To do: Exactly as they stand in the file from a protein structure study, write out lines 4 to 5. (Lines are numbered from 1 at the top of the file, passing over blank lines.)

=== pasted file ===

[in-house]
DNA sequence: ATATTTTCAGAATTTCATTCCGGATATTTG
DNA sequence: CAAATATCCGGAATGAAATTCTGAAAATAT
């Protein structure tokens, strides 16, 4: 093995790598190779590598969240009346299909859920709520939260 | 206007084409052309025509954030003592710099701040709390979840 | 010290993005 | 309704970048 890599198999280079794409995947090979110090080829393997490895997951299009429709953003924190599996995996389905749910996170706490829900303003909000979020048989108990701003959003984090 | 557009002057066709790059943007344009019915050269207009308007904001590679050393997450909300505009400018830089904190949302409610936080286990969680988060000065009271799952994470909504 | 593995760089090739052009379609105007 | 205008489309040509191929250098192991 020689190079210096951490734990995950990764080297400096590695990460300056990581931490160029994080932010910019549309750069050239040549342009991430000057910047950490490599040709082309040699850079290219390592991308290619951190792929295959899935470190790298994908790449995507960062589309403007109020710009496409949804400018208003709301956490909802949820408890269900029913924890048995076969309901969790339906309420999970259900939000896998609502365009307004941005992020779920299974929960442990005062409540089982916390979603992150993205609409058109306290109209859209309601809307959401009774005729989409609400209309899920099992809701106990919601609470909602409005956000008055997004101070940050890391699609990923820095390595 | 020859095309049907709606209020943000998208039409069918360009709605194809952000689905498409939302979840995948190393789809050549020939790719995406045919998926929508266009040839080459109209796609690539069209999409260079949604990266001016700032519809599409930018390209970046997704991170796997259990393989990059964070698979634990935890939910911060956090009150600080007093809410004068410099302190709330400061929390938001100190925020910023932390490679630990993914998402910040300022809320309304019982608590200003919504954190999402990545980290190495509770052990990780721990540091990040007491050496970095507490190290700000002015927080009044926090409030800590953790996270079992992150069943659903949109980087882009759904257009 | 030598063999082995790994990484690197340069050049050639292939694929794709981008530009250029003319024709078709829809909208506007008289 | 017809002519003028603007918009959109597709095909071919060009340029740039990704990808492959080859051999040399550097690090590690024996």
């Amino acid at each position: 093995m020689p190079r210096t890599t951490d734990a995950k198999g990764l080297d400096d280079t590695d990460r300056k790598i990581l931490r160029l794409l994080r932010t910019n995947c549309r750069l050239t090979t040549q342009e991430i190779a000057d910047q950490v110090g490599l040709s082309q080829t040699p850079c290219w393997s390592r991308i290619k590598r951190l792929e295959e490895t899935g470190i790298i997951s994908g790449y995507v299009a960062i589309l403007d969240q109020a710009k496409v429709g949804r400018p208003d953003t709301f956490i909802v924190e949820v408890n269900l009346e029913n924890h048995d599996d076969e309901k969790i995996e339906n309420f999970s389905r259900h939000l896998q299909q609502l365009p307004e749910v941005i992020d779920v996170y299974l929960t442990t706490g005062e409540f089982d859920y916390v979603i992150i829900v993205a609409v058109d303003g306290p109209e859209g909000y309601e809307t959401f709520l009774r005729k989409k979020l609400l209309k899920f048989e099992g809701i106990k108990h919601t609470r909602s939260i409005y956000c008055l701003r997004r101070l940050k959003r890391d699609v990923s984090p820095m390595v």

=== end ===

């Protein structure tokens, strides 16, 4: 093995790598190779590598969240009346299909859920709520939260 | 206007084409052309025509954030003592710099701040709390979840 | 010290993005 | 309704970048 890599198999280079794409995947090979110090080829393997490895997951299009429709953003924190599996995996389905749910996170706490829900303003909000979020048989108990701003959003984090 | 557009002057066709790059943007344009019915050269207009308007904001590679050393997450909300505009400018830089904190949302409610936080286990969680988060000065009271799952994470909504 | 593995760089090739052009379609105007 | 205008489309040509191929250098192991 020689190079210096951490734990995950990764080297400096590695990460300056990581931490160029994080932010910019549309750069050239040549342009991430000057910047950490490599040709082309040699850079290219390592991308290619951190792929295959899935470190790298994908790449995507960062589309403007109020710009496409949804400018208003709301956490909802949820408890269900029913924890048995076969309901969790339906309420999970259900939000896998609502365009307004941005992020779920299974929960442990005062409540089982916390979603992150993205609409058109306290109209859209309601809307959401009774005729989409609400209309899920099992809701106990919601609470909602409005956000008055997004101070940050890391699609990923820095390595 | 020859095309049907709606209020943000998208039409069918360009709605194809952000689905498409939302979840995948190393789809050549020939790719995406045919998926929508266009040839080459109209796609690539069209999409260079949604990266001016700032519809599409930018390209970046997704991170796997259990393989990059964070698979634990935890939910911060956090009150600080007093809410004068410099302190709330400061929390938001100190925020910023932390490679630990993914998402910040300022809320309304019982608590200003919504954190999402990545980290190495509770052990990780721990540091990040007491050496970095507490190290700000002015927080009044926090409030800590953790996270079992992150069943659903949109980087882009759904257009 | 030598063999082995790994990484690197340069050049050639292939694929794709981008530009250029003319024709078709829809909208506007008289 | 017809002519003028603007918009959109597709095909071919060009340029740039990704990808492959080859051999040399550097690090590690024996």
């Amino acid at each position: 093995m020689p190079r210096t890599t951490d734990a995950k198999g990764l080297d400096d280079t590695d990460r300056k790598i990581l931490r160029l794409l994080r932010t910019n995947c549309r750069l050239t090979t040549q342009e991430i190779a000057d910047q950490v110090g490599l040709s082309q080829t040699p850079c290219w393997s390592r991308i290619k590598r951190l792929e295959e490895t899935g470190i790298i997951s994908g790449y995507v299009a960062i589309l403007d969240q109020a710009k496409v429709g949804r400018p208003d953003t709301f956490i909802v924190e949820v408890n269900l009346e029913n924890h048995d599996d076969e309901k969790i995996e339906n309420f999970s389905r259900h939000l896998q299909q609502l365009p307004e749910v941005i992020d779920v996170y299974l929960t442990t706490g005062e409540f089982d859920y916390v979603i992150i829900v993205a609409v058109d303003g306290p109209e859209g909000y309601e809307t959401f709520l009774r005729k989409k979020l609400l209309k899920f048989e099992g809701i106990k108990h919601t609470r909602s939260i409005y956000c008055l701003r997004r101070l940050k959003r890391d699609v990923s984090p820095m390595v």